The Bureau of Land Management has transferred ownership of a wildland fire engine to the Standish-Litchfield Volunteer Fire Department, a small Lassen County department often called upon to assist the BLM with wildfires on public lands near small communities.
BLM Eagle Lake Field Office Manager Emily Ryan said transfer of the surplus engine boosts the capability of the rural department and the BLM, which relies on support from local fire departments when battling wildfires threatening natural resources and communities.
“We are happy to see that this engine will continue in service for years to come,” Ryan said. “This fire engine will improve Standish-Litchfield’s ability to support other agencies in fire suppression. We are pleased to be able to provide this vital piece of equipment.”
The fire engine was made available to the Standish-Litchfield volunteers under the BLM’s Rural Fire Readiness Program, which provides equipment to qualifying departments that cooperate with the BLM and assist with fire response on public lands. Under the program, local fire departments apply to receive BLM fire engines and other equipment that are declared surplus when newer equipment is purchased. Prior to the transfer, mechanics inspect the trucks and make any needed repairs, so they are fully operational and fire ready.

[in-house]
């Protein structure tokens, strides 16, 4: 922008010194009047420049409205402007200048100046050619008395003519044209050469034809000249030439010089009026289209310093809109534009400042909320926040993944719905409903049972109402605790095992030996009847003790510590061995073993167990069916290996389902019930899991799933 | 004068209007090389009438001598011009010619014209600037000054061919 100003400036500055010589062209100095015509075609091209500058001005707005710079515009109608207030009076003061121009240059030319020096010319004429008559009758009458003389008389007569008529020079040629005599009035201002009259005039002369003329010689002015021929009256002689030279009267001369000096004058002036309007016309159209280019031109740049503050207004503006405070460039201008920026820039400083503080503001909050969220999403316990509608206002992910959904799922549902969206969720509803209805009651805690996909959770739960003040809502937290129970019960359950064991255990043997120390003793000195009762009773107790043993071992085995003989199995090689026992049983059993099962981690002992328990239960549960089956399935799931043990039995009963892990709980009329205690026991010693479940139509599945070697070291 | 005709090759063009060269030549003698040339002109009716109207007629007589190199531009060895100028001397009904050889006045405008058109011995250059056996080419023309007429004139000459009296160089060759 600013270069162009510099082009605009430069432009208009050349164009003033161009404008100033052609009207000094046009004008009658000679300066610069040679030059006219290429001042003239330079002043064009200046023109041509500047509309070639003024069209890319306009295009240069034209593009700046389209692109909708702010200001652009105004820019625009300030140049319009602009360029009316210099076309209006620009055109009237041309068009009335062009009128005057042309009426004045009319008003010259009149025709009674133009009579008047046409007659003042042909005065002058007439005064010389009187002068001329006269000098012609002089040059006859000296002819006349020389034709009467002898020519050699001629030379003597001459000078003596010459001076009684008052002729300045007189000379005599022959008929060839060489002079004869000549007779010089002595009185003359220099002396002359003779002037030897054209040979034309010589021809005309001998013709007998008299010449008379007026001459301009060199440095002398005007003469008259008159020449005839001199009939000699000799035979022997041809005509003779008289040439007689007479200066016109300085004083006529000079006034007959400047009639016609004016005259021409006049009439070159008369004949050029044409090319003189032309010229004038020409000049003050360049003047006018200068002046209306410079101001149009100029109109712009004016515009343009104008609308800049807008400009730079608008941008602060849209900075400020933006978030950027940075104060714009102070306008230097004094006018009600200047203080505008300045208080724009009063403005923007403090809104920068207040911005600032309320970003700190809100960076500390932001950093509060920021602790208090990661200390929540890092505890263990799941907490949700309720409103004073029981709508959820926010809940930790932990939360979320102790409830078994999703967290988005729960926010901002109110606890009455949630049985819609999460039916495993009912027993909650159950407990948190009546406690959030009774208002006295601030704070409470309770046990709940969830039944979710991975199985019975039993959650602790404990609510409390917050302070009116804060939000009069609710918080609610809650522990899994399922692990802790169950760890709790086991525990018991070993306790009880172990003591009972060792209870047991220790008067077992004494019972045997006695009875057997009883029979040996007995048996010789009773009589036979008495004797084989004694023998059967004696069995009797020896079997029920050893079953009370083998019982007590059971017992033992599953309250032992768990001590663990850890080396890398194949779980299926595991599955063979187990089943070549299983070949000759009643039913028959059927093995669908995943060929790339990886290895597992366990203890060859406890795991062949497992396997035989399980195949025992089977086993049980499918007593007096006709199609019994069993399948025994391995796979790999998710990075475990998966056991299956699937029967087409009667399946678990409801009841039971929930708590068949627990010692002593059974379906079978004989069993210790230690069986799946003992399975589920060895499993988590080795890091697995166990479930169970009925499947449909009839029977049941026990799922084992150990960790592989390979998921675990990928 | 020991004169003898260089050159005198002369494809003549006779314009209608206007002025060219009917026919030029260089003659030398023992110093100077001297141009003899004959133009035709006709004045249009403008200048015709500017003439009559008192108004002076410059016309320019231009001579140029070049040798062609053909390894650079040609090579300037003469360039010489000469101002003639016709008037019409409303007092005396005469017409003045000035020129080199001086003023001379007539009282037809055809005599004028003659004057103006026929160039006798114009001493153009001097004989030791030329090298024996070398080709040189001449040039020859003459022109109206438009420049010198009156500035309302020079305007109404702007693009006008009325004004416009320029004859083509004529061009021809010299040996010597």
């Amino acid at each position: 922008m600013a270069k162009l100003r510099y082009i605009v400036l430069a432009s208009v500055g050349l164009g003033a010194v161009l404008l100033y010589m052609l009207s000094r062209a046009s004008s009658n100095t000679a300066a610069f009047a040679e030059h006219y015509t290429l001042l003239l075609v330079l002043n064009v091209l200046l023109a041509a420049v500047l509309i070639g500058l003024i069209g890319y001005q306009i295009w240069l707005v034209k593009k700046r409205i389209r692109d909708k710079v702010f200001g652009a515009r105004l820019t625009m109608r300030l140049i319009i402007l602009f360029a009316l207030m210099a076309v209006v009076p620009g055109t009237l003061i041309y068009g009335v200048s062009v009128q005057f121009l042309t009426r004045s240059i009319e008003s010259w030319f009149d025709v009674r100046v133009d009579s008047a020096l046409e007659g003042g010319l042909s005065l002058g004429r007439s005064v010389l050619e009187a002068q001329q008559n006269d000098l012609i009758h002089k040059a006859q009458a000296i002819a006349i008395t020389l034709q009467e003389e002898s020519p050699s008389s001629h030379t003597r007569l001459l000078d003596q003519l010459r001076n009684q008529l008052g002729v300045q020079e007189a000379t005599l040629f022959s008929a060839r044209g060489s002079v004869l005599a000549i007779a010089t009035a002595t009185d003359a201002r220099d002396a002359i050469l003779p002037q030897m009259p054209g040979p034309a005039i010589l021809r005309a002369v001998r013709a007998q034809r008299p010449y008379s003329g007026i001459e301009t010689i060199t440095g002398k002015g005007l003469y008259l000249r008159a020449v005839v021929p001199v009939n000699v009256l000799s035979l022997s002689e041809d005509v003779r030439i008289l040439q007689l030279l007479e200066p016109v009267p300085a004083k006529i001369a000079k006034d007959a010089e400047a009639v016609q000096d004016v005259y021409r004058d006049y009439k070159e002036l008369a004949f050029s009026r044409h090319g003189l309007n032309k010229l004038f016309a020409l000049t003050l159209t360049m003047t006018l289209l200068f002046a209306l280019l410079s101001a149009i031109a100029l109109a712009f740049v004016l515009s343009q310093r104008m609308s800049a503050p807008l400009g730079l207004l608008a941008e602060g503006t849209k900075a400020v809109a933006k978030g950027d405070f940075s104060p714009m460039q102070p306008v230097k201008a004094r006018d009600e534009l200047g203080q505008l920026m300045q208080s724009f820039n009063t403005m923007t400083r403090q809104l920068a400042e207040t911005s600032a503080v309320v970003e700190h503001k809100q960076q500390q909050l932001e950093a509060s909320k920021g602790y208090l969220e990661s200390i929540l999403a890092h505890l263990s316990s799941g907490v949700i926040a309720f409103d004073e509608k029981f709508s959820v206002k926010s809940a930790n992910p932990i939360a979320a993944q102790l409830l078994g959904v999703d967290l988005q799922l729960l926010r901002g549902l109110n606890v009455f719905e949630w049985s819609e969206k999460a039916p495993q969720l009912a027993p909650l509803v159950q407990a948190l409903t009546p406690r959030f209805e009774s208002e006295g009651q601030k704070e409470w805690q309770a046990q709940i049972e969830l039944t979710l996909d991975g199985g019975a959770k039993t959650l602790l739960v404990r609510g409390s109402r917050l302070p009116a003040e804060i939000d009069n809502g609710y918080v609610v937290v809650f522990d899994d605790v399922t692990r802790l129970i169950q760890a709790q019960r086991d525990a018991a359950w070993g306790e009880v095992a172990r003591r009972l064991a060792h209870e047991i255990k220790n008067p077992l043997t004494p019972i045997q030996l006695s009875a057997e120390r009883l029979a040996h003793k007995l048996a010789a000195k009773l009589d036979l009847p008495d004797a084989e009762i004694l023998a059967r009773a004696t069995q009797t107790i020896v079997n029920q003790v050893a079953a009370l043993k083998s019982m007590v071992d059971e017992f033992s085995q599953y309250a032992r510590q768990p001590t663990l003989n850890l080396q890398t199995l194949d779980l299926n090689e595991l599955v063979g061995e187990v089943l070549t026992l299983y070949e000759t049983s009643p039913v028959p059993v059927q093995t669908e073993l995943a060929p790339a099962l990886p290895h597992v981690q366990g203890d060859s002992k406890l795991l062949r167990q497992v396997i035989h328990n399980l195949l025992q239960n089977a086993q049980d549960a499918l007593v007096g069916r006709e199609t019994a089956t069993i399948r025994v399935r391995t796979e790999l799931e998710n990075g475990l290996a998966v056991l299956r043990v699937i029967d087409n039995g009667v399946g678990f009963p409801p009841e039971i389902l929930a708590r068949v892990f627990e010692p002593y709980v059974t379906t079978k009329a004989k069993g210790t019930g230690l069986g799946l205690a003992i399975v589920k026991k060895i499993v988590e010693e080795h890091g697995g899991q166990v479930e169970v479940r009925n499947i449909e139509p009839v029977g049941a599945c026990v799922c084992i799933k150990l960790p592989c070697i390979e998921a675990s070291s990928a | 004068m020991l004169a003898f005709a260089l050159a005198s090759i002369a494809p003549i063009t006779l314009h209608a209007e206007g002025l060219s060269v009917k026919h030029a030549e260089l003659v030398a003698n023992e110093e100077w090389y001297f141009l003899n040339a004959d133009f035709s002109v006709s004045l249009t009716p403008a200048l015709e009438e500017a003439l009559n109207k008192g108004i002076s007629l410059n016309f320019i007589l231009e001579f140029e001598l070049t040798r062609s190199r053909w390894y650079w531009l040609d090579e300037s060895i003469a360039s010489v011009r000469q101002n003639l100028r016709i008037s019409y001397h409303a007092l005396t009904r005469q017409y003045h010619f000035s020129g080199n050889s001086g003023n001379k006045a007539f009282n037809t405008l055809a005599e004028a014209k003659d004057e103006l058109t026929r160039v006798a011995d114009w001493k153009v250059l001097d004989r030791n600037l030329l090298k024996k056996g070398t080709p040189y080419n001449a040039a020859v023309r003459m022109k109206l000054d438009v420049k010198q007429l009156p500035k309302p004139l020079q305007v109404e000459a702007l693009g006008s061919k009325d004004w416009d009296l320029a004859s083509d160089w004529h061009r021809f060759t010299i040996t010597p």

The engine being transferred to Standish-Litchfield is a 2007 crew cab unit. It is a high clearance, four-wheel- drive truck that can handle difficult off-road terrain. It has a 500-gallon water tank and a pump rated at 250 gallons per minute. It can pump water from its onboard tank or draft from water sources. The engine was based at the BLM Susanville Fire Station for most of its service with the BLM and was also dispatched to fires across the West and throughout the state of California, working closely with local, state and federal fire departments.
The BLM manages approximately 245 million acres of public land in the Nation, primarily in 12 Western states, including Alaska. The BLM also administers 700 million acres of sub-surface mineral estate throughout the nation. The agency’s mission is to sustain the health, diversity, and productivity of America’s public lands for the use and enjoyment of present and future generations.